Most authors I know agree with one thing about writing a novel:
Middles are the worst.
It’s true. They are. Middles are like the sagging back of an old horse, the rope suspension bridge between Beginning and End that is slowly unraveling, and probably not safe for more than one person to cross at a time.
I totally get that. Somewhere after the inciting incident (about 10,000 words in) and before the build up to the climax (about 15,000 words from the end) you have to, you know–make stuff happen. Fill all that empty, soggy space between Point A and Point B. And it can be really hard to make that middle stuff not feel slow and muddy to the reader.
As I’m revising my middle-grade manuscript, Gryphon, I’ve discovered a few tricks for making middles not only not suck, but possibly become the best part of your novel.
1. Raise the stakes. This “tip” gets thrown around a lot, and for a long time I wasn’t really sure how one could implement such broad-sided advice.
The easiest way I’ve found is to first work out what your characters’ goals are (both small and large), and then determine: what are the consequences of your characters not achieving those goals? Now make them even more dire. Life and death. Death and destruction. Whatever you can do to make the repercussions of your characters’ not achieving their goals worse, do it.
2. Lower the low points. The best part of middles is when it seems all hope is lost–that there is no possible way your character can achieve his purpose.
Remember in Star Wars: The Empire Strikes Back, when Han Solo gets trapped in carbonite? Even worse, he’s shipped off with a bounty hunter to see Jabba the Hut, and our heroes are too busy trying to save Luke to chase him down.
At this moment in the story, we (the audience) feel somewhat defeated, like there’s no possible way Han can be rescued from his terrible fate. And in Return of the Jedi, this situation only gets worse when Leia is enslaved by Jabba.
Find that low point in your story (make one, if it’s not there already) and then make it worse. While you’re beating your hero into the ground, beat harder. Did something go wrong in his heist plan? Find three other things to go wrong, too. And it’ll be really satisfying to your audience when your clever protagonist manages to worm her way out of this ridiculous bind.
3. Up the conflict. Are your characters friends, lovers, or comrades in arms? Are they getting along, smooching, snuggling and heisting in perfect harmony?
This is the primary way in which I find middles sag: the character relationships stale. Either they are at peace with one another for too long, or they’re at odds without any moments of relief.
Cause some conflict. Stir up some drama. But be wary of falling into common conflict traps: misunderstandings that would be easy to resolve, unlikely coincidences, or blowing up a small issue into a big one (this is my biggest complaint with romantic sub-plots).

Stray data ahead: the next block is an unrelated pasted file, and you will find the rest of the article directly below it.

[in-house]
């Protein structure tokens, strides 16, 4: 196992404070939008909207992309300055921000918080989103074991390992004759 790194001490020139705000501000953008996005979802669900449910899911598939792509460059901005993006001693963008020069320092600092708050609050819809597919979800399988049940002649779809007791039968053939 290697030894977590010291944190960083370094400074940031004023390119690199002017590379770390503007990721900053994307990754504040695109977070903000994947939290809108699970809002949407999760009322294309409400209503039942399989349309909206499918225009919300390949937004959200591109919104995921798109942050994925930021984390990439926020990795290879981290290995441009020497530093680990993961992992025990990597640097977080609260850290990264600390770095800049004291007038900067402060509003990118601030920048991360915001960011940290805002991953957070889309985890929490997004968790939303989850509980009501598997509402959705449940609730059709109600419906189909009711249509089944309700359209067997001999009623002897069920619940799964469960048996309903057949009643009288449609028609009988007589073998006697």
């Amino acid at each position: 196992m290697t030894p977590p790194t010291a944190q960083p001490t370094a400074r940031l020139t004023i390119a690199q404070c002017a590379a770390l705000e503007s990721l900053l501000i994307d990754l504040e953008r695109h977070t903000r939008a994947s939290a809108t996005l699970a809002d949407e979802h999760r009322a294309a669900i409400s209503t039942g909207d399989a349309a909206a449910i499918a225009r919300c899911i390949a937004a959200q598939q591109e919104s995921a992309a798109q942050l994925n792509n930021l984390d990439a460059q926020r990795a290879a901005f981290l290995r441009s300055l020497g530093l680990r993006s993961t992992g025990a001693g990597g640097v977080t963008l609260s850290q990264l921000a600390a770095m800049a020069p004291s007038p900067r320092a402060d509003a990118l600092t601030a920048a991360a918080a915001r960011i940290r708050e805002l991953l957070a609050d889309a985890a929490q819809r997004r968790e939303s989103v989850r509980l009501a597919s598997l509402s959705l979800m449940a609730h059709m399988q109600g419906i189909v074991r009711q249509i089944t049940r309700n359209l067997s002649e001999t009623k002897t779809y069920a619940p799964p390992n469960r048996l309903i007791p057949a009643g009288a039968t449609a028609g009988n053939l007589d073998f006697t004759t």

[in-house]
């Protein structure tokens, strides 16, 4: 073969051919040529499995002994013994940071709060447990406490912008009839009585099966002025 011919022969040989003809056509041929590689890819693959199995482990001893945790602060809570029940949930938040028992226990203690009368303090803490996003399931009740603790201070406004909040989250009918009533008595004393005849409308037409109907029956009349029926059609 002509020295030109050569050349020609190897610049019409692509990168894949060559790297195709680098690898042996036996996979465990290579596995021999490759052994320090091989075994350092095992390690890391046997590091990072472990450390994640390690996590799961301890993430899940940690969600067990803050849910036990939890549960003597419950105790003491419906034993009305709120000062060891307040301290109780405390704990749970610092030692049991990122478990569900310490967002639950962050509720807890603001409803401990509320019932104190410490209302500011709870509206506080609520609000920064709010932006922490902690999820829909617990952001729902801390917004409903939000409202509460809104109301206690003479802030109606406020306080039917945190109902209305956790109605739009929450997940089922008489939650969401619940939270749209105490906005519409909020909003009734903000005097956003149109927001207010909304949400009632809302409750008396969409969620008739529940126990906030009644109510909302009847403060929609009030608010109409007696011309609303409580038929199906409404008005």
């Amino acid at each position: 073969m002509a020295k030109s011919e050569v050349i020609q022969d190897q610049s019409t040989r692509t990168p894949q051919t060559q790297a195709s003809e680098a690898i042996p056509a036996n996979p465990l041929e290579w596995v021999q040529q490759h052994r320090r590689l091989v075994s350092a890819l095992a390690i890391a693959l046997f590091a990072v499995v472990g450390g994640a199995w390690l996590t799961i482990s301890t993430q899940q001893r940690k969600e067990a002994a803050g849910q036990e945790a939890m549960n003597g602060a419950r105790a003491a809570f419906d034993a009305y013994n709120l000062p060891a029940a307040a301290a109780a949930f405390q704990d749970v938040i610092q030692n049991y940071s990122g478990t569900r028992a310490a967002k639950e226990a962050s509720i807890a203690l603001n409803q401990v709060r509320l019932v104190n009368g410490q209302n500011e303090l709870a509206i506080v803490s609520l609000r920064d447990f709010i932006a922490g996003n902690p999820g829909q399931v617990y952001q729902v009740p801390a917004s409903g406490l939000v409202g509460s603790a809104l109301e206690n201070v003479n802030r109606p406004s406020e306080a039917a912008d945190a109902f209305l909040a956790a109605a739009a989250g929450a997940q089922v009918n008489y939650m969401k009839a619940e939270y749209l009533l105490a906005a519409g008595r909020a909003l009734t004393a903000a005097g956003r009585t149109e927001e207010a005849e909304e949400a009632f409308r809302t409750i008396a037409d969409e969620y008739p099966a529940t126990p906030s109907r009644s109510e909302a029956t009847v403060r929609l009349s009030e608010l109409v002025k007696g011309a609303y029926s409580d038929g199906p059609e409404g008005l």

Use inherent character flaws to guide your conflicts. Is one of your characters prideful? Have that pride lead her to hurt the other character in a way that seems irreparable.
4. Comic relief. I might be the only writer with this particular problem, but I have a hunch that I’m not. Why so serious? If things are getting intense in your middle–as it probably should–be cognizant of how your reader is feeling. In the middle of drama and conflict, give your reader the occasional break.
The break doesn’t always have to be comic. Let your characters have moments of tenderness or insight into one another. In a romance, let passion momentarily override conflict (leading to more conflict, of course). In a thriller, let your protagonist feel victory–short-lived victory. A good middle is a combination of low and high points, leading up to your dramatic finale.
5. Escalate tension. A good climax is the tip of the highest peak of your story arc. Leading up to that peak are your second, third, and fourth-highest peaks.
I suggest doing this with “post-outlining”: now that you know all the plot points of your story (all the “ups” and “downs,”) organize them in order of severity. Your lowest lows and your highest highs should come near the end, leading up to your finale.
This is especially important when revealing important plot information. You don’t want to save all of your high-value cards and staggering reveals for the very end; drop some of your big bombs (but not your biggest bomb) during that sagging middle section, then escalate leading up to that super mondo finale–and hopefully leave your readers panting.
I hope this was helpful to you. The most important thing to remember when fixing your novel’s middle is that you will revise. You have to. I’ve never written a “middle” that was good the first time around; make a conscious effort to improve your ups and downs, to post-outline, to rearrange the puzzle pieces, and you’ll see that muddy middle turn into a high-tension, emotional roller coaster.